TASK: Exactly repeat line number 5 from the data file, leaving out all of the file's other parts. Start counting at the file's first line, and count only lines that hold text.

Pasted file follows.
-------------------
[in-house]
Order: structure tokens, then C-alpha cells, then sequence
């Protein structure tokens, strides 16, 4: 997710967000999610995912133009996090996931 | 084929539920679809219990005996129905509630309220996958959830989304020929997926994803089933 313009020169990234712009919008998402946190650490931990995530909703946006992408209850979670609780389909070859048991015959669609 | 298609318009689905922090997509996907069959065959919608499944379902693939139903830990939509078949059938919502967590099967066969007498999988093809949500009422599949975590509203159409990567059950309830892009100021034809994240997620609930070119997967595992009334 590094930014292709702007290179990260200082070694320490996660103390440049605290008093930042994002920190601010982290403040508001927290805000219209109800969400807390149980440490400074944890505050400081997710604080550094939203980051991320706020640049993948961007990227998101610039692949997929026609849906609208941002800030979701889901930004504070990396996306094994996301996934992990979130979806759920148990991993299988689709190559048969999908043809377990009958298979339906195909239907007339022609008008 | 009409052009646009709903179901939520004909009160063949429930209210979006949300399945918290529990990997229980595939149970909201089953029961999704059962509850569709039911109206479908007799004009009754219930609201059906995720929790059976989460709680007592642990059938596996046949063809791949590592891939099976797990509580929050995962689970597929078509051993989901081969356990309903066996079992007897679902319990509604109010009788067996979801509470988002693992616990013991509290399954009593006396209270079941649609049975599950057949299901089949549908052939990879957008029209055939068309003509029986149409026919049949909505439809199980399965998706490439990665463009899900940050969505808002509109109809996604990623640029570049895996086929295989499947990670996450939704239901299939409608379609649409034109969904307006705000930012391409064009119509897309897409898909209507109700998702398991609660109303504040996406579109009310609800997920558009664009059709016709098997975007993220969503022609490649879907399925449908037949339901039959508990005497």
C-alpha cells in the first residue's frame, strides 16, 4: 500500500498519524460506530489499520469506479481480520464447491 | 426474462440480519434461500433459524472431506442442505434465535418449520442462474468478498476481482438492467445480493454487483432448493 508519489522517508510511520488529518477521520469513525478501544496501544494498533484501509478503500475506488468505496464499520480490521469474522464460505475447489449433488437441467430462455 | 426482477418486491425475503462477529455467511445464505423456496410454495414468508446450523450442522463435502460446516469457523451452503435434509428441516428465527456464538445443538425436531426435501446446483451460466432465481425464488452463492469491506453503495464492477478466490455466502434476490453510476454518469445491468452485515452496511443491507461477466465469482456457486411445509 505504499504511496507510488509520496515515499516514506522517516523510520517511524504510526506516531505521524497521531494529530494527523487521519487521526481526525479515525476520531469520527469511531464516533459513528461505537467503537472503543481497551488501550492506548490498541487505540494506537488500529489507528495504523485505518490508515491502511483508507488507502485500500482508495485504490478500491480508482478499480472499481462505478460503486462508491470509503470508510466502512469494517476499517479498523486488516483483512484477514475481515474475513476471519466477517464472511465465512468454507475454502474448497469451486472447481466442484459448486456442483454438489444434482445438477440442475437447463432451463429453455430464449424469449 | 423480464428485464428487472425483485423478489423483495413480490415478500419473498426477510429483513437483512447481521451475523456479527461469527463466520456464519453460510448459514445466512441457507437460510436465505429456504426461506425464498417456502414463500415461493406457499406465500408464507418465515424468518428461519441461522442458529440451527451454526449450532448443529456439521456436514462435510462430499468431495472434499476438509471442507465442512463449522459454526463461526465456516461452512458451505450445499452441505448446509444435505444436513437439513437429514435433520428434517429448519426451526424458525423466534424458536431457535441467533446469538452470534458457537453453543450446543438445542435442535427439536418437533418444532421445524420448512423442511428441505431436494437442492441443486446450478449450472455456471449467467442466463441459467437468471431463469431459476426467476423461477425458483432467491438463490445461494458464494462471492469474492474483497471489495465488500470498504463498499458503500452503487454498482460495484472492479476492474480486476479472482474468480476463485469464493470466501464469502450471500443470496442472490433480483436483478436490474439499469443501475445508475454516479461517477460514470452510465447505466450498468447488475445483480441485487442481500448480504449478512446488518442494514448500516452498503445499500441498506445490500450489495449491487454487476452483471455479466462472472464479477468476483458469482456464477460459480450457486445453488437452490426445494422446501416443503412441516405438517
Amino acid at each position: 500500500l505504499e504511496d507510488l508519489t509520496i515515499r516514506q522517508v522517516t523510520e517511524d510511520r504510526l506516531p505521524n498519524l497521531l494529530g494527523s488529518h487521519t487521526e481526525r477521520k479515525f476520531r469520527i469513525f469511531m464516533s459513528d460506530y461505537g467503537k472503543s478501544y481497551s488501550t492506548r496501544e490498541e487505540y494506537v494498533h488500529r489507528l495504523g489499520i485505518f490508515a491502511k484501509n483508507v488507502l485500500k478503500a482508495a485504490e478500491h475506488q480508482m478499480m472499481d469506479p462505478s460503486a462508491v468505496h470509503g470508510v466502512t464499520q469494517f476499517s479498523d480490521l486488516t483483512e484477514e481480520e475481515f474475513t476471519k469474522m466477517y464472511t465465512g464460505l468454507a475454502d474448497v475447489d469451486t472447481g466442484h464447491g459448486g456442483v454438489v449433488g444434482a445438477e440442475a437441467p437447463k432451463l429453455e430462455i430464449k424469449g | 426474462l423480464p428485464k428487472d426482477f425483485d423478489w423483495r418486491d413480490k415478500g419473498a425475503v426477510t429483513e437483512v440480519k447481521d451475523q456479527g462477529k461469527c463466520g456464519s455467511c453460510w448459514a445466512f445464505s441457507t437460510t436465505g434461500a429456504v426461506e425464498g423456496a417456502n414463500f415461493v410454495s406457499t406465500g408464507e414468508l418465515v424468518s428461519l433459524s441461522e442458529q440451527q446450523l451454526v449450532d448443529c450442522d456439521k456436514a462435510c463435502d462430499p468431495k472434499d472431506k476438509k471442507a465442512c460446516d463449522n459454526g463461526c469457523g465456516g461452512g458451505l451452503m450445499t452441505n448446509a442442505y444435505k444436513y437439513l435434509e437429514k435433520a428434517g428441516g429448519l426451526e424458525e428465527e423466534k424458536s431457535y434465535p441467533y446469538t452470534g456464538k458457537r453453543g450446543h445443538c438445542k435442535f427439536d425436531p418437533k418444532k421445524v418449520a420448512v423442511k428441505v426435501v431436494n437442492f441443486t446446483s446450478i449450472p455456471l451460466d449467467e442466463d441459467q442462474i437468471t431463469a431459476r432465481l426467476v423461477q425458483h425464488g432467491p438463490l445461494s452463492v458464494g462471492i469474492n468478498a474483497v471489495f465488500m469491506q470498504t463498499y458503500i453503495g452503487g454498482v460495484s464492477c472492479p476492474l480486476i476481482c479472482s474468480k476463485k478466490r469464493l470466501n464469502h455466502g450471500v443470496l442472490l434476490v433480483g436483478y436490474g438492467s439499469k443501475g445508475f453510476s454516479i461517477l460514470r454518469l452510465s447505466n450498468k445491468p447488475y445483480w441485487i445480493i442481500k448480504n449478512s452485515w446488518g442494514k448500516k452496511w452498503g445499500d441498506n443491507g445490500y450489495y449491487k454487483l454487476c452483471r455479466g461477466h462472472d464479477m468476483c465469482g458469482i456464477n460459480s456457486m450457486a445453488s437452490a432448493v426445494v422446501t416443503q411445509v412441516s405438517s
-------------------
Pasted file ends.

Amino acid at each position: 500500500l505504499e504511496d507510488l508519489t509520496i515515499r516514506q522517508v522517516t523510520e517511524d510511520r504510526l506516531p505521524n498519524l497521531l494529530g494527523s488529518h487521519t487521526e481526525r477521520k479515525f476520531r469520527i469513525f469511531m464516533s459513528d460506530y461505537g467503537k472503543s478501544y481497551s488501550t492506548r496501544e490498541e487505540y494506537v494498533h488500529r489507528l495504523g489499520i485505518f490508515a491502511k484501509n483508507v488507502l485500500k478503500a482508495a485504490e478500491h475506488q480508482m478499480m472499481d469506479p462505478s460503486a462508491v468505496h470509503g470508510v466502512t464499520q469494517f476499517s479498523d480490521l486488516t483483512e484477514e481480520e475481515f474475513t476471519k469474522m466477517y464472511t465465512g464460505l468454507a475454502d474448497v475447489d469451486t472447481g466442484h464447491g459448486g456442483v454438489v449433488g444434482a445438477e440442475a437441467p437447463k432451463l429453455e430462455i430464449k424469449g | 426474462l423480464p428485464k428487472d426482477f425483485d423478489w423483495r418486491d413480490k415478500g419473498a425475503v426477510t429483513e437483512v440480519k447481521d451475523q456479527g462477529k461469527c463466520g456464519s455467511c453460510w448459514a445466512f445464505s441457507t437460510t436465505g434461500a429456504v426461506e425464498g423456496a417456502n414463500f415461493v410454495s406457499t406465500g408464507e414468508l418465515v424468518s428461519l433459524s441461522e442458529q440451527q446450523l451454526v449450532d448443529c450442522d456439521k456436514a462435510c463435502d462430499p468431495k472434499d472431506k476438509k471442507a465442512c460446516d463449522n459454526g463461526c469457523g465456516g461452512g458451505l451452503m450445499t452441505n448446509a442442505y444435505k444436513y437439513l435434509e437429514k435433520a428434517g428441516g429448519l426451526e424458525e428465527e423466534k424458536s431457535y434465535p441467533y446469538t452470534g456464538k458457537r453453543g450446543h445443538c438445542k435442535f427439536d425436531p418437533k418444532k421445524v418449520a420448512v423442511k428441505v426435501v431436494n437442492f441443486t446446483s446450478i449450472p455456471l451460466d449467467e442466463d441459467q442462474i437468471t431463469a431459476r432465481l426467476v423461477q425458483h425464488g432467491p438463490l445461494s452463492v458464494g462471492i469474492n468478498a474483497v471489495f465488500m469491506q470498504t463498499y458503500i453503495g452503487g454498482v460495484s464492477c472492479p476492474l480486476i476481482c479472482s474468480k476463485k478466490r469464493l470466501n464469502h455466502g450471500v443470496l442472490l434476490v433480483g436483478y436490474g438492467s439499469k443501475g445508475f453510476s454516479i461517477l460514470r454518469l452510465s447505466n450498468k445491468p447488475y445483480w441485487i445480493i442481500k448480504n449478512s452485515w446488518g442494514k448500516k452496511w452498503g445499500d441498506n443491507g445490500y450489495y449491487k454487483l454487476c452483471r455479466g461477466h462472472d464479477m468476483c465469482g458469482i456464477n460459480s456457486m450457486a445453488s437452490a432448493v426445494v422446501t416443503q411445509v412441516s405438517s